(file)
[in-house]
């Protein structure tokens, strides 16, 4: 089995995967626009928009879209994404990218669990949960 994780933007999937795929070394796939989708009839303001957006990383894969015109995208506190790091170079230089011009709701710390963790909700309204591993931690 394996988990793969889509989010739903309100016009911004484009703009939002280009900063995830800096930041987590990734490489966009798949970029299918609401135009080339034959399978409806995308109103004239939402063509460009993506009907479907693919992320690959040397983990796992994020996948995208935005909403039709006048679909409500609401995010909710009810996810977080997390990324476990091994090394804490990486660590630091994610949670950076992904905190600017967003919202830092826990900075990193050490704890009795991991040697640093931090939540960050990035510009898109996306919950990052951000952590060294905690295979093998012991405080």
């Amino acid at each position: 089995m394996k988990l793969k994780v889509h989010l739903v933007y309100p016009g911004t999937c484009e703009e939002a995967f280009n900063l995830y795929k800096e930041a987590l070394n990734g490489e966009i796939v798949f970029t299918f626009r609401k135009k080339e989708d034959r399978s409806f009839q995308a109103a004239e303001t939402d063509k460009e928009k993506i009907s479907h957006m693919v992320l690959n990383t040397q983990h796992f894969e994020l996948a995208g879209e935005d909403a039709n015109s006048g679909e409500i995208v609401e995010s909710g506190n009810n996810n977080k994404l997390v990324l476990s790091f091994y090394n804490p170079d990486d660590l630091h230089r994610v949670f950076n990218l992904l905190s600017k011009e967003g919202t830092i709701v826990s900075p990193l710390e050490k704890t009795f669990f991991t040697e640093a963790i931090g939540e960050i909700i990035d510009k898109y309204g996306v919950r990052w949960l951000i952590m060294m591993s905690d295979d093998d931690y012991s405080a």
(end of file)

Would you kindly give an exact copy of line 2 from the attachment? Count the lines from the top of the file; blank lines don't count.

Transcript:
């Protein structure tokens, strides 16, 4: 089995995967626009928009879209994404990218669990949960 994780933007999937795929070394796939989708009839303001957006990383894969015109995208506190790091170079230089011009709701710390963790909700309204591993931690 394996988990793969889509989010739903309100016009911004484009703009939002280009900063995830800096930041987590990734490489966009798949970029299918609401135009080339034959399978409806995308109103004239939402063509460009993506009907479907693919992320690959040397983990796992994020996948995208935005909403039709006048679909409500609401995010909710009810996810977080997390990324476990091994090394804490990486660590630091994610949670950076992904905190600017967003919202830092826990900075990193050490704890009795991991040697640093931090939540960050990035510009898109996306919950990052951000952590060294905690295979093998012991405080």